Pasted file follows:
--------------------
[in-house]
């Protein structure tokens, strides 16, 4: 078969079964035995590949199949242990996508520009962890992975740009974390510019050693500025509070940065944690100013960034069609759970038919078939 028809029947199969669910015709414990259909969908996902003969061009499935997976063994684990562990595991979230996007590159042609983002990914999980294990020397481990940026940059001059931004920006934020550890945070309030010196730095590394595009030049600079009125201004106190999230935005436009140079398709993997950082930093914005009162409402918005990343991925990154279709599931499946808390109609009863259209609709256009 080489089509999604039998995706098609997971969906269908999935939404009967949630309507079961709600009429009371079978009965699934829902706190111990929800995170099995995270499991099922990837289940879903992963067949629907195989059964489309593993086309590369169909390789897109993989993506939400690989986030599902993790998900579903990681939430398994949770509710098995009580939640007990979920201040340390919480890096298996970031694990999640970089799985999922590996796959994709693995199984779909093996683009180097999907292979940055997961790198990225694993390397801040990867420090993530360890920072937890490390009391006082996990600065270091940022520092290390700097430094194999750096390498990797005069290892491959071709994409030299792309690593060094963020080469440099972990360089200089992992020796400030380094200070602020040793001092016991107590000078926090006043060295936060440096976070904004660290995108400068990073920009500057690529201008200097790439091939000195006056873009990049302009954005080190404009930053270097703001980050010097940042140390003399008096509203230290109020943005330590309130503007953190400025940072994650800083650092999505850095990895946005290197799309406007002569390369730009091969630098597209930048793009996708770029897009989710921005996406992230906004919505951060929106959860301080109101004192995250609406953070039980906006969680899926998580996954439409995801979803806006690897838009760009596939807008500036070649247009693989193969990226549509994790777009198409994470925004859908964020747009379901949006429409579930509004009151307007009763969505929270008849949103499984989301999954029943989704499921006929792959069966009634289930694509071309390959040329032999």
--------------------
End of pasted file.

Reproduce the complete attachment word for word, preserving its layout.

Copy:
[in-house]
């Protein structure tokens, strides 16, 4: 078969079964035995590949199949242990996508520009962890992975740009974390510019050693500025509070940065944690100013960034069609759970038919078939 028809029947199969669910015709414990259909969908996902003969061009499935997976063994684990562990595991979230996007590159042609983002990914999980294990020397481990940026940059001059931004920006934020550890945070309030010196730095590394595009030049600079009125201004106190999230935005436009140079398709993997950082930093914005009162409402918005990343991925990154279709599931499946808390109609009863259209609709256009 080489089509999604039998995706098609997971969906269908999935939404009967949630309507079961709600009429009371079978009965699934829902706190111990929800995170099995995270499991099922990837289940879903992963067949629907195989059964489309593993086309590369169909390789897109993989993506939400690989986030599902993790998900579903990681939430398994949770509710098995009580939640007990979920201040340390919480890096298996970031694990999640970089799985999922590996796959994709693995199984779909093996683009180097999907292979940055997961790198990225694993390397801040990867420090993530360890920072937890490390009391006082996990600065270091940022520092290390700097430094194999750096390498990797005069290892491959071709994409030299792309690593060094963020080469440099972990360089200089992992020796400030380094200070602020040793001092016991107590000078926090006043060295936060440096976070904004660290995108400068990073920009500057690529201008200097790439091939000195006056873009990049302009954005080190404009930053270097703001980050010097940042140390003399008096509203230290109020943005330590309130503007953190400025940072994650800083650092999505850095990895946005290197799309406007002569390369730009091969630098597209930048793009996708770029897009989710921005996406992230906004919505951060929106959860301080109101004192995250609406953070039980906006969680899926998580996954439409995801979803806006690897838009760009596939807008500036070649247009693989193969990226549509994790777009198409994470925004859908964020747009379901949006429409579930509004009151307007009763969505929270008849949103499984989301999954029943989704499921006929792959069966009634289930694509071309390959040329032999």